Video Article Open Access

Biocompatible and Bio-Inspired Micro- and Nano-Structures for Nanotheranostics

Rosaria Rinaldi1,2

1Department of Mathematics and Physics “E. De Giorgi”, Scuola Superiore ISUFI,University of Salento, Via Arnesano, 73100 Lecce-Italy

2IMM, CNR-Institute of Microelectronics and Microsystems, Via Monteroni, 73100 Lecce-Italy

Vid. Proc. Adv. Mater., Volume 2, Article ID 2021-02137 (2021)

DOI: 10.5185/vpoam.2021.02137

Publication Date (Web): 28 Mar 2021

Copyright © IAAM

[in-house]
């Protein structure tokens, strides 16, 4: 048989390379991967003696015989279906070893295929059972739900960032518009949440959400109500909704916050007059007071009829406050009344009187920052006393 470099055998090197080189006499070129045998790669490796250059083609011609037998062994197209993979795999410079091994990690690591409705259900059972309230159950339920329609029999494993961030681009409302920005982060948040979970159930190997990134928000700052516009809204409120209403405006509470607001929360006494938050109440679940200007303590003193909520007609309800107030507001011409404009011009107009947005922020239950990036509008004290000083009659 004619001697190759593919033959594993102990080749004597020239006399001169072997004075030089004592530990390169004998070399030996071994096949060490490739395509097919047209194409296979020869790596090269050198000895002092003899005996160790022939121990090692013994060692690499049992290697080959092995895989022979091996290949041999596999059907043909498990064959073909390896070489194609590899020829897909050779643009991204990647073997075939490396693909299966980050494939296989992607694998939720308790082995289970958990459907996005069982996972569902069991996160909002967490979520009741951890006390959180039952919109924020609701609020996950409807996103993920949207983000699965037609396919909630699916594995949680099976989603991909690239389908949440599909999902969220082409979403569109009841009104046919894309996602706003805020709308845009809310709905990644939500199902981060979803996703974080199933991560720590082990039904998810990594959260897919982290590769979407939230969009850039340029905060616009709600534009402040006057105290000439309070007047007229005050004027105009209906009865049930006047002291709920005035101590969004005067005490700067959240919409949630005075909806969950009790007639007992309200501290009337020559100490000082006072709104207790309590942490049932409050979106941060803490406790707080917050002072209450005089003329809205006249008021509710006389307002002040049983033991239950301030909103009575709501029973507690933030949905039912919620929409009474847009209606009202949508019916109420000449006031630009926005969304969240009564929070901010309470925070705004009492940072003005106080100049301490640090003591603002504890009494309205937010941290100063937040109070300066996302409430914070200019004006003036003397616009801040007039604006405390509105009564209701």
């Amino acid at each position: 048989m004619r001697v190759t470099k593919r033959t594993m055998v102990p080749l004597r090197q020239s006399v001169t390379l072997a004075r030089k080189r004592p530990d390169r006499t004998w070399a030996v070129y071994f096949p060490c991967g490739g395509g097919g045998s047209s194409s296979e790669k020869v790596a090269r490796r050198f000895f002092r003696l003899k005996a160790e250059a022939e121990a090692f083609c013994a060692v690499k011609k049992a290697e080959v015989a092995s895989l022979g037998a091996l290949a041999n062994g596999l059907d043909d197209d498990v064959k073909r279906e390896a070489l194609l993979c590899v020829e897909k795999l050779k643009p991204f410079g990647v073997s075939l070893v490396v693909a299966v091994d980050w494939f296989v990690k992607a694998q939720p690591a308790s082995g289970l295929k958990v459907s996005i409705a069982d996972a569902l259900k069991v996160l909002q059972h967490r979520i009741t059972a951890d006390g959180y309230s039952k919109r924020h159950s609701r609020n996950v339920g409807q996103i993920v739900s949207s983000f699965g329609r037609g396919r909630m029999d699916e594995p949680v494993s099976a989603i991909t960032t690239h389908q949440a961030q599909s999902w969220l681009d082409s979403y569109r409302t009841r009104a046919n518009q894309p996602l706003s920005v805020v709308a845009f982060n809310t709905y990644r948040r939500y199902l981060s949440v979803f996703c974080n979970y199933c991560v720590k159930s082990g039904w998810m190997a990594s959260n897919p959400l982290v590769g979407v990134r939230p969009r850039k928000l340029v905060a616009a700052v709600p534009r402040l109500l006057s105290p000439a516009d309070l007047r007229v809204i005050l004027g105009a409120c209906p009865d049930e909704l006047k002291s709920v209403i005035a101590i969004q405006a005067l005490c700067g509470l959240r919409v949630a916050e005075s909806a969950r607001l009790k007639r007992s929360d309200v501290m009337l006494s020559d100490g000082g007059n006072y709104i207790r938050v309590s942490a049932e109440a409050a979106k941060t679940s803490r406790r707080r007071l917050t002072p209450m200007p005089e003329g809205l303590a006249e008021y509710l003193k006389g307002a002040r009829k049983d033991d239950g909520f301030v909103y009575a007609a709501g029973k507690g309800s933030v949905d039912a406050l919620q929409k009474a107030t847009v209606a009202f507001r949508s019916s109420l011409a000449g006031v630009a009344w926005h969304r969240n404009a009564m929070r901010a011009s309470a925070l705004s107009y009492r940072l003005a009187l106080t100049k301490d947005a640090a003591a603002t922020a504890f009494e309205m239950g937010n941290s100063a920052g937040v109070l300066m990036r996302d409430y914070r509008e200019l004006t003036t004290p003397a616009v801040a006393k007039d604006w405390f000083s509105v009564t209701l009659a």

We present the construction and the application of biocompatible micro- and nano-structures that can be administered systemically and transport in a targeted and effective way drugs, small molecules, stem cells or immune system cells. These polymeric nano-systems represent a primary goal for the treatment of a wide family of neurological/systemic disorders, as well as tumors and/or acute injuries as natural, biocompatible, biodegradable and non-immunogenic building blocks, alginate and chitosan are been currently exploited. Ionotropic pre-gelation of the alginate core, followed by chitosan polyelectrolyte complexation, allow to encapsulate selected active molecules by means of physical entrapment and electrostatic interactions within sub-micron sized hydrogel vesicles. Here we present a microfluidic-assisted assembly method of nano- and micro-vesicles under sterile, closed environment and gas exchange adjustable conditions- a critical issue, when the cargo to be upload is very sensitive. Polymer/polymer and polymer/drug mass ratio relationship are crucial in order to attain the optimum in terms of shuttle size and cargo concentration. By modulating polymer reticulation conditions, it become possible to control drug loading efficiency as well as drug delivery dynamics. Recent results on the application of the vesicles for the encapsulation and delivery of Inhibin-A and Decorin secreted by Human Adult Renal Stem/Progenitor Cells for Renal tubular cell regeneration will be presented [1]. Moreover, combination of polymeric nano-systems with Superparamagnetic iron oxide nanoparticles (SPIONs) show a pH-responsive behaviour of great significance in controlled drug delivery and targeting of specific sites [2].